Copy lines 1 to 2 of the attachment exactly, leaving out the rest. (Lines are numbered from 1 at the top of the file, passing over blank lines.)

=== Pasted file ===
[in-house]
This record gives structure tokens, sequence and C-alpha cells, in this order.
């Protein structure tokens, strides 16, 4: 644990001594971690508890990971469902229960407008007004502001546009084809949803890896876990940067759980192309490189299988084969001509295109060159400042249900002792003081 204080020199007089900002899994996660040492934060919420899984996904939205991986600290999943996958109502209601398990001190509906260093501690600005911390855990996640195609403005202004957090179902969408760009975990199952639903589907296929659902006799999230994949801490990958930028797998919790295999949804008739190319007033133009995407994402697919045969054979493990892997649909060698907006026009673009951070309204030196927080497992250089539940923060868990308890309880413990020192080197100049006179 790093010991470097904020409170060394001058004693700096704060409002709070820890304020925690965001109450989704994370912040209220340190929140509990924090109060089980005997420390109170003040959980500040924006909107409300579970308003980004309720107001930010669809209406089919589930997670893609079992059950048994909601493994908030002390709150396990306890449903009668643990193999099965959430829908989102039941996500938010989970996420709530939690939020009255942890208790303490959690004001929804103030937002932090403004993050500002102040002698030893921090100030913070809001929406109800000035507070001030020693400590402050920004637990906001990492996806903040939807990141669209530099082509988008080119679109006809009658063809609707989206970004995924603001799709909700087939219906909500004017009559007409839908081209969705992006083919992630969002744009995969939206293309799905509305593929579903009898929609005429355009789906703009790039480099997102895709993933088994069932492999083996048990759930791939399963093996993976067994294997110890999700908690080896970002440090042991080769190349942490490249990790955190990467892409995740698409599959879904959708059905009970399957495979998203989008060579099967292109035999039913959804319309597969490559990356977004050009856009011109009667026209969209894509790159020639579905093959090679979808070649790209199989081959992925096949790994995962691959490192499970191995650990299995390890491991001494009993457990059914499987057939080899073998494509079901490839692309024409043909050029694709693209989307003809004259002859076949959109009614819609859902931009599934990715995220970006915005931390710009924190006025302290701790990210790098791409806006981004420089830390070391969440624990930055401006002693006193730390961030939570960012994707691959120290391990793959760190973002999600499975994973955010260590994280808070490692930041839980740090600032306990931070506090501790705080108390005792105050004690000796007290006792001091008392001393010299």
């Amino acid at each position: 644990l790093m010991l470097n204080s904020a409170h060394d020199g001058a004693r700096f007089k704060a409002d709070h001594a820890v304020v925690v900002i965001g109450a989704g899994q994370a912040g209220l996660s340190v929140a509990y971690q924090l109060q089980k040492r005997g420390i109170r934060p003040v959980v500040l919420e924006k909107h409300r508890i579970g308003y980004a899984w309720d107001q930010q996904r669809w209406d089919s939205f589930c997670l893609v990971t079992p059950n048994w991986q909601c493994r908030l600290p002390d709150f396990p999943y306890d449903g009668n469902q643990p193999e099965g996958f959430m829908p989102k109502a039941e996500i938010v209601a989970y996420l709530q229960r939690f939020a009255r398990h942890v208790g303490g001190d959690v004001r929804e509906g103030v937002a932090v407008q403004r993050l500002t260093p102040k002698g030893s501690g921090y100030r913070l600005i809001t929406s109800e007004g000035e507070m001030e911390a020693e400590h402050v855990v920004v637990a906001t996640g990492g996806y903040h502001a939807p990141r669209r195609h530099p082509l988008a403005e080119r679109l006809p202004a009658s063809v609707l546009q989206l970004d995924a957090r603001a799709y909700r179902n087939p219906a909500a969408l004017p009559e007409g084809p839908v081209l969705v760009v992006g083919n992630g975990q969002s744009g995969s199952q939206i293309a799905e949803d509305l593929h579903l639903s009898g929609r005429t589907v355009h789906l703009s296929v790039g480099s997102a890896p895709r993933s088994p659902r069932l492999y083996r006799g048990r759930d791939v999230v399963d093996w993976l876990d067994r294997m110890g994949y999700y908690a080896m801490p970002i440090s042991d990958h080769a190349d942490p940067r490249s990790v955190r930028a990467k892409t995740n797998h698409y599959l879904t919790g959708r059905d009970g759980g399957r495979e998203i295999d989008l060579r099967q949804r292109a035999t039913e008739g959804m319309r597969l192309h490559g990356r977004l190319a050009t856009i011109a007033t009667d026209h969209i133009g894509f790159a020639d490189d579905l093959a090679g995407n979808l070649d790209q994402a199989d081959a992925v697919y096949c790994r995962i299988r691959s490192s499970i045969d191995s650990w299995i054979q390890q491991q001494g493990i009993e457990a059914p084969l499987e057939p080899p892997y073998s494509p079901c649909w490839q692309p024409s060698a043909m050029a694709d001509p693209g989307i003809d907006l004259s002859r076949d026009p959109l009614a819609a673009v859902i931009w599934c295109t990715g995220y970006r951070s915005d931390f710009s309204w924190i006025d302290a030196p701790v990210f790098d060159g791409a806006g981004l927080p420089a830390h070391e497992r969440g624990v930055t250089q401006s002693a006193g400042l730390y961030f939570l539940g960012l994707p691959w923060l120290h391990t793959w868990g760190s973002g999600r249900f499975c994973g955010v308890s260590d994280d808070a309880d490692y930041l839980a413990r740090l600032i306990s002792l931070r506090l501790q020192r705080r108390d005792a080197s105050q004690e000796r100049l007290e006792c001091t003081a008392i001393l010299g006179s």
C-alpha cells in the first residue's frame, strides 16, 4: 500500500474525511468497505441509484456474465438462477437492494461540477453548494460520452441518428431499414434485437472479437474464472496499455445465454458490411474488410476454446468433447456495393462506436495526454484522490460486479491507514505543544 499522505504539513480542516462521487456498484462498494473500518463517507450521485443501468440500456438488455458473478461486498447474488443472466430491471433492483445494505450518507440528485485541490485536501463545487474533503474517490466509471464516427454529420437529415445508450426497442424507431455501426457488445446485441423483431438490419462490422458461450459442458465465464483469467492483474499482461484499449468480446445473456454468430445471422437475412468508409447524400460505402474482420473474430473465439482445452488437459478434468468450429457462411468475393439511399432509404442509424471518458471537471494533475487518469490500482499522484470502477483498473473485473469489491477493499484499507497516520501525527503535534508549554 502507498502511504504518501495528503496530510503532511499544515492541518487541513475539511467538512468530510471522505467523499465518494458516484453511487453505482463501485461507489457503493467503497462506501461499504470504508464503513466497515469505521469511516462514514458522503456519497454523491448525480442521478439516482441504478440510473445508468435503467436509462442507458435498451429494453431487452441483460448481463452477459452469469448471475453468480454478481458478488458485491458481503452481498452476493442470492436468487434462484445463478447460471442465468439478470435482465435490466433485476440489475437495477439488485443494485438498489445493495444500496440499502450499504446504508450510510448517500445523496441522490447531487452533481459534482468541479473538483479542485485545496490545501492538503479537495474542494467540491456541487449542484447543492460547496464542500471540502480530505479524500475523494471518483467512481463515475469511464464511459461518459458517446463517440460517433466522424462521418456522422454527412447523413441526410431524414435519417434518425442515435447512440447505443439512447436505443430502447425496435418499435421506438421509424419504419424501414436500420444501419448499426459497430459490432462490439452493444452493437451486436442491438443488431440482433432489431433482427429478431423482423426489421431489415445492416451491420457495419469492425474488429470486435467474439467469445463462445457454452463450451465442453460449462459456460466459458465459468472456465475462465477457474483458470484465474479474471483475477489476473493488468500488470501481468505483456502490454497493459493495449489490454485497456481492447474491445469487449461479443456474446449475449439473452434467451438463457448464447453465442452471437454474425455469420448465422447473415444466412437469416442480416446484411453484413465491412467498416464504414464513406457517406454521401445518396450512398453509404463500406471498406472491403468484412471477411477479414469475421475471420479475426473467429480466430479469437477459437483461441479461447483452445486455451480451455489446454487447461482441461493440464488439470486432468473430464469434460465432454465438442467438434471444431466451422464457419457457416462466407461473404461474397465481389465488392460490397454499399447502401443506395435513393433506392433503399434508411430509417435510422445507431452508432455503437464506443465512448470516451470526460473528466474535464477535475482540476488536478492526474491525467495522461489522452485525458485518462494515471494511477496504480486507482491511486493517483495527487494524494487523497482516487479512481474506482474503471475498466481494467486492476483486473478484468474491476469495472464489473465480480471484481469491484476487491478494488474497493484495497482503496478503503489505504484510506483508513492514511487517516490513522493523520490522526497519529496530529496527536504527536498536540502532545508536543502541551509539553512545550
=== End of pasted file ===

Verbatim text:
[in-house]
This record gives structure tokens, sequence and C-alpha cells, in this order.